The English East India Company was founded in 1600 as a spice-importing organization. In 1611, it sent a ship to Japan, which arrived in 1613. This talk will investigate the purpose of that voyage, since at that time Japan produced no spices. Portuguese missionaries and Dutch traders were active in Japan, and the English sought ways to present themselves to the Japanese in order to foster a competitive advantage. These issues will be analyzed via the object presented to Tokugawa Ieyasu (the founding shogun of the Edo period [1600-1867]) in the name of King James I: a silver telescope.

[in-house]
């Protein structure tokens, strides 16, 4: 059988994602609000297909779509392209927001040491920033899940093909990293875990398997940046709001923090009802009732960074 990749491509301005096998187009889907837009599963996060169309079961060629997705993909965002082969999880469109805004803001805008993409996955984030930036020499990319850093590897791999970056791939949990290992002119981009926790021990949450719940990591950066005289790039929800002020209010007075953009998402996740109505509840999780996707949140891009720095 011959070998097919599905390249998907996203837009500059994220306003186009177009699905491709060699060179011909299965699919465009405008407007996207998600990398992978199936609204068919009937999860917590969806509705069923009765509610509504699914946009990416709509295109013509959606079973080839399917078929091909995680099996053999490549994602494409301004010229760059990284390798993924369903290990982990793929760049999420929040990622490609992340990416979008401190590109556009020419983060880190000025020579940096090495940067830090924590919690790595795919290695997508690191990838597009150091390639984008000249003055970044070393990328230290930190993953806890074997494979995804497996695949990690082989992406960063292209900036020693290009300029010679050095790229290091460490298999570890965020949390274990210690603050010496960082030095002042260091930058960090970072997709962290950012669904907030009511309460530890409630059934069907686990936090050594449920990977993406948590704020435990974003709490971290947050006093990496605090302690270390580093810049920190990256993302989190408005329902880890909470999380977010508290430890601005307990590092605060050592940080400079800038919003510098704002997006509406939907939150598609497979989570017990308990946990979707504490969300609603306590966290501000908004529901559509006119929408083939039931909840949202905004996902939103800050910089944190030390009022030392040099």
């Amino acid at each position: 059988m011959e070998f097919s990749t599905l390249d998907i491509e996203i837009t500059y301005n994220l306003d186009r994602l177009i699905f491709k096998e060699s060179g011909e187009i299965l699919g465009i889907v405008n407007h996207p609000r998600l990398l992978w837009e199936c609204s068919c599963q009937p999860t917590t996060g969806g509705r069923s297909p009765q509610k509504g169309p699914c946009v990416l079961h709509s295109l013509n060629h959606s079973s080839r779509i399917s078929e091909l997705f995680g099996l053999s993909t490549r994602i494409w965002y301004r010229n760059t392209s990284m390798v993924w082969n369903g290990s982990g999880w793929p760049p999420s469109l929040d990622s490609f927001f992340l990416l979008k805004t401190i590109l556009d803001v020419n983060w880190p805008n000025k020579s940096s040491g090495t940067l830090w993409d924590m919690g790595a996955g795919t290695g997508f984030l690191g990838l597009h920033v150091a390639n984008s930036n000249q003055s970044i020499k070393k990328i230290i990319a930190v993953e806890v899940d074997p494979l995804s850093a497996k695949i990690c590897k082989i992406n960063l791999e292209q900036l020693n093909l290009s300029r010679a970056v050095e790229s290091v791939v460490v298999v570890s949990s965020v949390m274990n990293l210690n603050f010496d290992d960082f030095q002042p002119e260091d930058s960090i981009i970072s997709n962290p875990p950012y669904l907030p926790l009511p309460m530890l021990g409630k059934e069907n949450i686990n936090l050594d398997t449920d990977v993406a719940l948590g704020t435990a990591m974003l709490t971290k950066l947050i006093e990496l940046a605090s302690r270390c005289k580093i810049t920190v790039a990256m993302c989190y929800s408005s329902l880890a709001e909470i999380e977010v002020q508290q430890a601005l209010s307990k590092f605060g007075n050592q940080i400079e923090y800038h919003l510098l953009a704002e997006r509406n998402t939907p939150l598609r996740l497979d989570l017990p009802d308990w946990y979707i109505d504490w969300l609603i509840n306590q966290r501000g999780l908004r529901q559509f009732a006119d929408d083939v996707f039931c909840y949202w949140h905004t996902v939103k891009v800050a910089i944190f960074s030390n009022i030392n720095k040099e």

Timon Screech is professor of Japanese art at SOAS (School of Oriental and African Studies), University of London. He is Head of the Department of the History of Art & Archaeology, and Head of the School of Arts, SOAS. He is the author of many books on the visual culture of Japan’s Edo period, including: The Lens Within the Heart: The Western Scientific Gaze and Popular Imagery in Later Edo Japan (1996); Sex and the Floating World: Erotic Images in Japan, 1700-1820 (2009); and Obtaining Images: Art, Production and Display in Edo Japan (2012). His work has been translated into French, Japanese, Korean, Polish and Romanian.
Sponsored by the Dept. of East Asian Languages and Cultural Studies, the Dept. of History, the Dept. of History of Art and Architecture, the Dept. of Economics, the Dept. Global Studies, the East Asia Center, and the IHC’s Reinventing Japan RFG.